When she was 15, Naomi Lea was suffering up to 10 panic attacks a day and self-harming.
Struggling with the pressure of social media and anxious about exams, she felt isolated and scared.
After calling ChildLine, she left a letter on her teacher’s desk explaining her feelings, a school nurse referred her to Child and Adolescent Mental Health Services (CAMHS).
But it took another six months for her to be seen by a therapist.
When she finally got the therapy she needed, things improved, but she wishes things could have been different.
“Therapy really did make a difference. I built up the skills and tools that I needed to manage my anxiety and to then get through my exams and fulfil my potential,” said Naomi, now 19, from Cardiff.
“There’s just pressures coming from all angles.”
Her long wait for help was likely compounded by “massive” pressure on mental health services for children and young people in Wales due to over-referral from schools, the mental health charity Hafal says.
About 1,800 children were referred to CAMHS last year, according to new health board figures obtained by BBC Wales – with the figure having fluctuated around this level since 2014.
The charity warned that some teachers were referring pupils unnecessarily – meaning those who need therapy most were often effectively barred from receiving it.
Naomi said she was “really lucky” to have seen good therapists who helped her work through her issues.
“But it was that wait where things got so much worse,” she said.
“Without the delay, things might not have got so bad. There was just too much demand for the service they could offer.”
She said some teenagers were struggling to cope in the age of social media.
“Young people are spending a lot of their time online and there’s the pressures of seeing other people going out and feeling lonely about that and then also that pressure to portray yourself a certain way online, which is something I really struggled with,” she said.
“I was seeing that everyone else was portraying these perfect lives and I didn’t feel like I had that so you automatically make that comparison which then makes you feel worse.
“There’s such an emphasis on your appearance and that links in with social media. People take thousands of selfies but just post one that they like online and there’s just this pressure to portray yourself as this perfect person.”
Alun Thomas, Hafal’s chief executive, said teachers often do not have the time or expertise to refer and there needed to be a better way of assessing pupils who were struggling.
“The biggest challenge is for those children who really need CAMHS,” he said, adding that some teachers were erring on the side of caution and referring pupils to mental health services when they might not need to.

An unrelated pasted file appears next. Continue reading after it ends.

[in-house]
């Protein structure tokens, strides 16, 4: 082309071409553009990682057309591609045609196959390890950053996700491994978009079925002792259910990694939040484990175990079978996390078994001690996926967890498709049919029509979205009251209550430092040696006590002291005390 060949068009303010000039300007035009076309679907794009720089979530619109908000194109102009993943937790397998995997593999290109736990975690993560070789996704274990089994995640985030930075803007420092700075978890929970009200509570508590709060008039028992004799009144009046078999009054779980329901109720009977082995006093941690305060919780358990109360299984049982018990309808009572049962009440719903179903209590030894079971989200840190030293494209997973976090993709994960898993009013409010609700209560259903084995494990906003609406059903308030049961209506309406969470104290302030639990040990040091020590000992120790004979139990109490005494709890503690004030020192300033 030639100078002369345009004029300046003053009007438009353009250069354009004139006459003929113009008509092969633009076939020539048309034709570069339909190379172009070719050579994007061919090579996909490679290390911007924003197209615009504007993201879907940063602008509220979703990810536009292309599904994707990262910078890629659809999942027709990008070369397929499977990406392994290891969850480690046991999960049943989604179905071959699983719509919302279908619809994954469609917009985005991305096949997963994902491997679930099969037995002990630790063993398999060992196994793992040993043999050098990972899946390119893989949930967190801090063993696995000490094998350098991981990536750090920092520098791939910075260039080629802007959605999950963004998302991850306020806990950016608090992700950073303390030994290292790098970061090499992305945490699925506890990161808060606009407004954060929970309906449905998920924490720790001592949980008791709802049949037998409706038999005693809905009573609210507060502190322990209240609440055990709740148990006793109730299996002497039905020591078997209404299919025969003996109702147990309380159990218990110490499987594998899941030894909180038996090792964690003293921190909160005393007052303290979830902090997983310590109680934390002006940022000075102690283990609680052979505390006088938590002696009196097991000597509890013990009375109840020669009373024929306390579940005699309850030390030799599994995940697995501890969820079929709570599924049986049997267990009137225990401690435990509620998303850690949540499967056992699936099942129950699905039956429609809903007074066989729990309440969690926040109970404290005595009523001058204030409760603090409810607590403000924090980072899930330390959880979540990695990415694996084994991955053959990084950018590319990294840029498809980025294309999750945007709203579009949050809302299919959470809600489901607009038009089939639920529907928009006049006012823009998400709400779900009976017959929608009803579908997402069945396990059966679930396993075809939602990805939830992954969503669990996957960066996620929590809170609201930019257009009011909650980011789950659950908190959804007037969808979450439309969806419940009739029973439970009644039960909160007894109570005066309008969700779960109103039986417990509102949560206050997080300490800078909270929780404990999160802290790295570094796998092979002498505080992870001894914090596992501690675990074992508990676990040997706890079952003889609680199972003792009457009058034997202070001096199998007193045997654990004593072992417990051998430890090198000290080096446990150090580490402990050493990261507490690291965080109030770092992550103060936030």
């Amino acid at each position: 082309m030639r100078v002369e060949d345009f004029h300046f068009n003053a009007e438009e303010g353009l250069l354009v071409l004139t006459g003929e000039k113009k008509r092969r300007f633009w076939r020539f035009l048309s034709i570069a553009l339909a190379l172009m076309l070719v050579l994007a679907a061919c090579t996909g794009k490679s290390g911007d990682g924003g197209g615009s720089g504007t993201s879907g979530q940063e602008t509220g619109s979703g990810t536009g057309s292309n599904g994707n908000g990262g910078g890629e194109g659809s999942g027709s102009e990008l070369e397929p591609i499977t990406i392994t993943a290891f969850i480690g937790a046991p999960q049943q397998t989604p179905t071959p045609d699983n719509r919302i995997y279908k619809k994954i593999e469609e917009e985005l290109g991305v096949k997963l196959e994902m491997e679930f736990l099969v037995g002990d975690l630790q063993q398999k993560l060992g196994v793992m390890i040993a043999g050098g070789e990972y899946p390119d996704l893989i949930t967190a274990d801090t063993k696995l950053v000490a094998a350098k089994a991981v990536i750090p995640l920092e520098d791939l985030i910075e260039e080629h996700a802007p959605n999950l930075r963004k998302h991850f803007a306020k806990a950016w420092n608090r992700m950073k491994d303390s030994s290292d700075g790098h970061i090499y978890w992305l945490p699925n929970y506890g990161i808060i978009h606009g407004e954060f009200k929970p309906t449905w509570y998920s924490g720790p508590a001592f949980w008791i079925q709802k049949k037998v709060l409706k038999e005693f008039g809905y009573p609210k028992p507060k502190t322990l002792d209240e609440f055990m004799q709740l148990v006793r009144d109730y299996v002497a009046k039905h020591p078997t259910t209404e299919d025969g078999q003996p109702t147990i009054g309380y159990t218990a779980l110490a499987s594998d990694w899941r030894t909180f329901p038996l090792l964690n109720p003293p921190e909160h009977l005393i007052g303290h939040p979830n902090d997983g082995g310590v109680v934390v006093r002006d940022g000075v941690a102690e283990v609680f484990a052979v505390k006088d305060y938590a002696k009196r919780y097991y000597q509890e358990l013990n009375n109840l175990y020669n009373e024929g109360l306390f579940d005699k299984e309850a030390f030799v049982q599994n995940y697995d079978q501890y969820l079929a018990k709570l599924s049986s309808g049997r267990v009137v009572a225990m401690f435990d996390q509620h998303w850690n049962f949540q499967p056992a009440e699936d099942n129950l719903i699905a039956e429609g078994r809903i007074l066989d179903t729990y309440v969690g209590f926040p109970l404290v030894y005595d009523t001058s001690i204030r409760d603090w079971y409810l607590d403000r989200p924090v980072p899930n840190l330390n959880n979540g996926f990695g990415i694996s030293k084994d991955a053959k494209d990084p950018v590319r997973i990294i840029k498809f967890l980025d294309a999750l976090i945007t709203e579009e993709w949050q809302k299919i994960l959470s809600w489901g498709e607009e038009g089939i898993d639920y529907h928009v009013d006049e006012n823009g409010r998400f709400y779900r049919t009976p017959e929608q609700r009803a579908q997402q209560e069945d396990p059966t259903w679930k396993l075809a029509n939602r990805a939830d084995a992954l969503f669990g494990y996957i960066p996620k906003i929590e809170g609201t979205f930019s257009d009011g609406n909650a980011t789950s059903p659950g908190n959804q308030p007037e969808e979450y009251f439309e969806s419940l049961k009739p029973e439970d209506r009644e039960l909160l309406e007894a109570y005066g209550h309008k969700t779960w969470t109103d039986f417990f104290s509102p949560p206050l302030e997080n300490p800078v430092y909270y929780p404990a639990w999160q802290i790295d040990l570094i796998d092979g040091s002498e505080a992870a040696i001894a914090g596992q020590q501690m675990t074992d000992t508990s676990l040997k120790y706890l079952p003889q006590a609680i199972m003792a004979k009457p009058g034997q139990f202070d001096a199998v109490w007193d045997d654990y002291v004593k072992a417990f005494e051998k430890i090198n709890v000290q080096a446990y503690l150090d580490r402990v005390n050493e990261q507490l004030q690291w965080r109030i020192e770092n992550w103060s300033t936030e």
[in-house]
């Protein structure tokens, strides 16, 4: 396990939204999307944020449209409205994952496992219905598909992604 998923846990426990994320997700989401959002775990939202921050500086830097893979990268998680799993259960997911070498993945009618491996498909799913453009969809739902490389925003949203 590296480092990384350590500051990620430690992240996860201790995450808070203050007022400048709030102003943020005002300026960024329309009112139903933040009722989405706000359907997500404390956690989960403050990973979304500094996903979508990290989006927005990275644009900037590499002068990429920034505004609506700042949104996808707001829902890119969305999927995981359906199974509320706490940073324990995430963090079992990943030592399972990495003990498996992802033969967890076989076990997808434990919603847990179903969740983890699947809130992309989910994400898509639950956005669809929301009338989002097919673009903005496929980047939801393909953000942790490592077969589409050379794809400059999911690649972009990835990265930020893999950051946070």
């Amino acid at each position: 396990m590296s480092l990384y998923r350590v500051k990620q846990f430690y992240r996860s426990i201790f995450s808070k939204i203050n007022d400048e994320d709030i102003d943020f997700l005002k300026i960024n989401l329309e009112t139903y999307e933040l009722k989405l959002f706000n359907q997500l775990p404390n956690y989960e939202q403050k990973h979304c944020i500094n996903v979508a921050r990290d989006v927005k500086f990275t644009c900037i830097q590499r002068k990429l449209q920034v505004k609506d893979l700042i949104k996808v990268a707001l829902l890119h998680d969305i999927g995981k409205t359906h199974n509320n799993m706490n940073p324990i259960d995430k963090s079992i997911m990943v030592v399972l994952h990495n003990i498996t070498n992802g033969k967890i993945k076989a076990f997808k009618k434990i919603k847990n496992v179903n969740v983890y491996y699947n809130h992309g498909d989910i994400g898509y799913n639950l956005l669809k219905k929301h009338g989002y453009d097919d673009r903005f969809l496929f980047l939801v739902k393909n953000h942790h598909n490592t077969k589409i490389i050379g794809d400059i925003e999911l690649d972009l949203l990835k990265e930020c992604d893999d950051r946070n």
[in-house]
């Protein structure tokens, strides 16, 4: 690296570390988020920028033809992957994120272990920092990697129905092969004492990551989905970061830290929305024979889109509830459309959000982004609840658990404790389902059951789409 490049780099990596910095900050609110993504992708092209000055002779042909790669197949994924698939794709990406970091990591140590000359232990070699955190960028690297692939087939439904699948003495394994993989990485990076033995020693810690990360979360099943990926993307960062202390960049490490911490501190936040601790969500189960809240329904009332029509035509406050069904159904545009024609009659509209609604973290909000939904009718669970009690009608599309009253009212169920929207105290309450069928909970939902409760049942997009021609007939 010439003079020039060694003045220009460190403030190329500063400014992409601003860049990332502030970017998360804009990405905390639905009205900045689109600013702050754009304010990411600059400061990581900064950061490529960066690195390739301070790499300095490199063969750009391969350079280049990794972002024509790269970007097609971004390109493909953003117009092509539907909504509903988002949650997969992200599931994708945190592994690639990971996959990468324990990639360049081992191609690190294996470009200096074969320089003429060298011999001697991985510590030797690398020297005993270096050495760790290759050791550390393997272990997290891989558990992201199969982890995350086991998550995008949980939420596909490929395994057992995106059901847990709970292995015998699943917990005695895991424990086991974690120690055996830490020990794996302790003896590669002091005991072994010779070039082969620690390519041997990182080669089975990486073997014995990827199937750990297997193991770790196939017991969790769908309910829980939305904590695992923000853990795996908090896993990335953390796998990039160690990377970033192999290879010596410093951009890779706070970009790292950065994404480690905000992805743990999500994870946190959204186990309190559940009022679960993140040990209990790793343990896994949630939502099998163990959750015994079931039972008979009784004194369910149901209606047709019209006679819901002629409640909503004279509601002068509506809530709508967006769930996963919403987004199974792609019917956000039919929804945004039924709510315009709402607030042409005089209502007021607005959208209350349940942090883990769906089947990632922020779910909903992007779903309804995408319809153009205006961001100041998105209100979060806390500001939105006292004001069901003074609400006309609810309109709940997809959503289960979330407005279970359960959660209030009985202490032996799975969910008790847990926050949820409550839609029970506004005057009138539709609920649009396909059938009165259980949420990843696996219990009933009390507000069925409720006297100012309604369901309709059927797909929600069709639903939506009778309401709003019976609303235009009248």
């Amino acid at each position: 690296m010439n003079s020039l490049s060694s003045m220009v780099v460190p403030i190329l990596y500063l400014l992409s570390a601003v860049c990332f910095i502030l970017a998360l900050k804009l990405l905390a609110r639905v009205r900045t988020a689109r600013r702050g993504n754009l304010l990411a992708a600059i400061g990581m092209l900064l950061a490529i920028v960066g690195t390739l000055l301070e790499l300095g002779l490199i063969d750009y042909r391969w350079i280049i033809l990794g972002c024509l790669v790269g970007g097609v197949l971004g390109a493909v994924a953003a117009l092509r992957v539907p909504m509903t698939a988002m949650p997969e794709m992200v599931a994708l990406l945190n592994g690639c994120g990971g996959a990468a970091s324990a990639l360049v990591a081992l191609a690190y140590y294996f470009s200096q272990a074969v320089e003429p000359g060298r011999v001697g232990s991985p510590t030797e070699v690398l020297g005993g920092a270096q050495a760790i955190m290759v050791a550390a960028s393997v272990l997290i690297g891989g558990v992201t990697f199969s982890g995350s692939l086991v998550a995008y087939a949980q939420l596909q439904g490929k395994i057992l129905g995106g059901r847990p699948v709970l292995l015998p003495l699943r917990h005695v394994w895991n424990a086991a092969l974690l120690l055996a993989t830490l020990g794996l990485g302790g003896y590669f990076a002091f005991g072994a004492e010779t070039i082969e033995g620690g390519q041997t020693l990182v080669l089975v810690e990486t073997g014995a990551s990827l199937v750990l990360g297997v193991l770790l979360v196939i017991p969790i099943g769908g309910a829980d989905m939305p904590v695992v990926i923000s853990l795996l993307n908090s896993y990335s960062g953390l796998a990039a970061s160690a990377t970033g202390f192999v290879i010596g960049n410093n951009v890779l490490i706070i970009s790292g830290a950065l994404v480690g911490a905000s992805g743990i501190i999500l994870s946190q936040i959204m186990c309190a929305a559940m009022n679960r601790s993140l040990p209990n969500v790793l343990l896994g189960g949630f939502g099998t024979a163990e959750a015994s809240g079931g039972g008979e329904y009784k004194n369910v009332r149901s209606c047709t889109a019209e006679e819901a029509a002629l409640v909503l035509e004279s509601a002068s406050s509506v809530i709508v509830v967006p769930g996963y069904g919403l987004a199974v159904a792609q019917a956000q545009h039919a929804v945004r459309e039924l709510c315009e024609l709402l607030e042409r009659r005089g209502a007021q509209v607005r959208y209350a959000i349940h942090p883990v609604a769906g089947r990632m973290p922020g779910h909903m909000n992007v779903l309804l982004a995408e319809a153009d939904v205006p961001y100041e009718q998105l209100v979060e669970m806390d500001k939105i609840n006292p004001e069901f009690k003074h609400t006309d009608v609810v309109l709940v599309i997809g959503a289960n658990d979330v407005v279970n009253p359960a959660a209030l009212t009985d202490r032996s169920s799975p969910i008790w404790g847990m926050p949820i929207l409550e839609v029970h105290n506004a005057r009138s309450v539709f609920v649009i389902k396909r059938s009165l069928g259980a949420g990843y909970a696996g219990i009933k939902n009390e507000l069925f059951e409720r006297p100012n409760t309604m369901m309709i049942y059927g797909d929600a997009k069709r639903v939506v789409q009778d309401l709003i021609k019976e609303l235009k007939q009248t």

“Unfortunately we have celeb culture where people are almost proud to have a banner of a mental illness,” he said.
“So, we have young people who are undertaking exams and we use ‘stress’, we use ‘anxiety’, we use ‘depression’.
“Actually, they should be a bit worried that they are undertaking exams because they have an impact on them, but it’s normal.
“We shouldn’t give it a diagnostic word, we shouldn’t make it sound as if it’s a medical problem… growing up is difficult enough without giving it a label.”
Mr Thomas said he would like to see school nurses reintroduced to help pupils. The charity is also developing a scheme where GPs get to know children better before making a referral.
Teachers’ union NASUWT said students were now being exposed to a “melting pot” of pressures, with social media and academic competition having an impact.
It said it would be “fantastic” if extra resources were available, including funding for specially trained staff to take work “off teachers’ shoulders” when potential mental health problems arise.
The Welsh Government said it was piloting three schemes under which experts give advice and support to schools.
One is in Wrexham and Denbighshire, one in Blaenau Gwent, Torfaen and Powys, and a third in Ceredigion.
A spokesman said: “The emotional and mental health of our young people is paramount. We are investing significantly in CAMHS provision, with £8m annual dedicated funding to improve access, recruit specialist staff and develop new services.”
An NSPCC Wales spokesman said: “It is vitally important that children and young people can receive specialist treatment quickly when they are struggling with their mental health. Any delay can have a devastating and lasting effect on a child’s wellbeing.”